Zeiss Batis 135mm f/2.8 Review

Zeiss Batis 135mm f/2.8 Apo Sonnar T* Handling and Features

Zeiss Batis 135mm F2,8 On Sony A7

The appearance of this chunky lens is one of sleek understatement, with hardly anything to disturb the smooth black lines. The front element, T* coated, is surrounded by a conventional 67mm filter thread. An outer bayonet is the means by which the generously sized lens hood is firmly clicked into position. Behind this, as we move towards the camera body, we find the classy recessed plates carrying the Zeiss name and also the small window for the OLED (Organic LED) display. The display shows the set distance, but also the depth of field at the set aperture. This is a nice touch.

Further back is the discrete focusing ring, made with a rubberised finish that does tend to pick up small white specks of dust at the slightest opportunity. Manual focusing is electronic, but there is probably little need for it in most circumstances as the fast, silent AF locks on without hesitation, every time. Focusing is down to 0.87m (2.9 feet), which is very usefully close, giving the possibility of really tight head portraits if required. Maximum magnification is 1:5.3.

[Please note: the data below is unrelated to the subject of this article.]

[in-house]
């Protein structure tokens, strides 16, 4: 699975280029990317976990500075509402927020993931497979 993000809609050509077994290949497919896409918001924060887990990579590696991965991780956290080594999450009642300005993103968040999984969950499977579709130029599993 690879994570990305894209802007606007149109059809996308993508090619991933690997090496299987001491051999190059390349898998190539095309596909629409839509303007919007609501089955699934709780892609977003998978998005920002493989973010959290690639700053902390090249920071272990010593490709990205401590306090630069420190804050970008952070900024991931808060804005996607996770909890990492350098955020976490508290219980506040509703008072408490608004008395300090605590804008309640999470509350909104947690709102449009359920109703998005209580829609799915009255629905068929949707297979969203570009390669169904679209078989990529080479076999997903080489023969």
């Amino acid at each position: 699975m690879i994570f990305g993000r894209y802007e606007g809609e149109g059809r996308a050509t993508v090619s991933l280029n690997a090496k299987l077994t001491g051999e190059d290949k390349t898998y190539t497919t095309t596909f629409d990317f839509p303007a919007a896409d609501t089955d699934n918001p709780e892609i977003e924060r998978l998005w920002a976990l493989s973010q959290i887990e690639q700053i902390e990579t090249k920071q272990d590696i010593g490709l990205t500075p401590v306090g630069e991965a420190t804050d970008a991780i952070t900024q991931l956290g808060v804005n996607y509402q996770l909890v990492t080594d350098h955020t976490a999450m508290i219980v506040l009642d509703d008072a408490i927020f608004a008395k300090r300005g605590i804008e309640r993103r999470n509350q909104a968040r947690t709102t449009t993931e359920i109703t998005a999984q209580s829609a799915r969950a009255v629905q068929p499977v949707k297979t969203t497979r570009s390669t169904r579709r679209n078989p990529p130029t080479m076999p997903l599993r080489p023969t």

The optical design is based on the Zeiss Sonnar of 1930, but this has moved on considerably since that time. The 135mm f/2.8 has been a staple lens for a very long time, for decades being the second lens that would be bought, after the 50mm standard that would be provided with the camera. Why 135mm? Basically, this is the longest lens that can be reliably focused by the rangefinder camera, a reminder of the Leica / Contax legacy that can be felt in photography even today. Longer than 135mm and the SLR focusing screen is more accurate.

But those lenses will be found with a very simple construction of perhaps 4 or 5 elements at most, and here we have a solid 614g of metal containing an apochromatic optical construction of 14 elements in 11 groups. Eight of these are anomalous partial dispersion glass. This design also has floating elements, which will assist in maintaining performance as we focus closer.

Zeiss Batis 135mm F2,8 Woth Hood On Sony A7

The diaphragm consists of 9 blades to improve bokeh, and there is also built-in OIS (Optical Image Stabilisation) that works with the SteadyShot system built into the cameras.

There is very little to note regarding the actual handling of the lens. It performs impeccably. There is good balance with the Sony Alpha A7 body, although the package cannot really be described as compact. The 135mm focal length does enable some very effective use of narrow depth of field. As a portrait lens, some may find it to be a little long and prefer something around 100mm, but it does make really tight head shots possible.

Used on an APS-C format camera it becomes a quite strong telephoto, equivalent to around 200mm in 35mm-format terms, and at this point becomes suitable for short range sports and wildlife shots. It is surprisingly versatile and a good telephoto choice for both formats.

Zeiss Batis 135mm F2,8 Rear Oblique View

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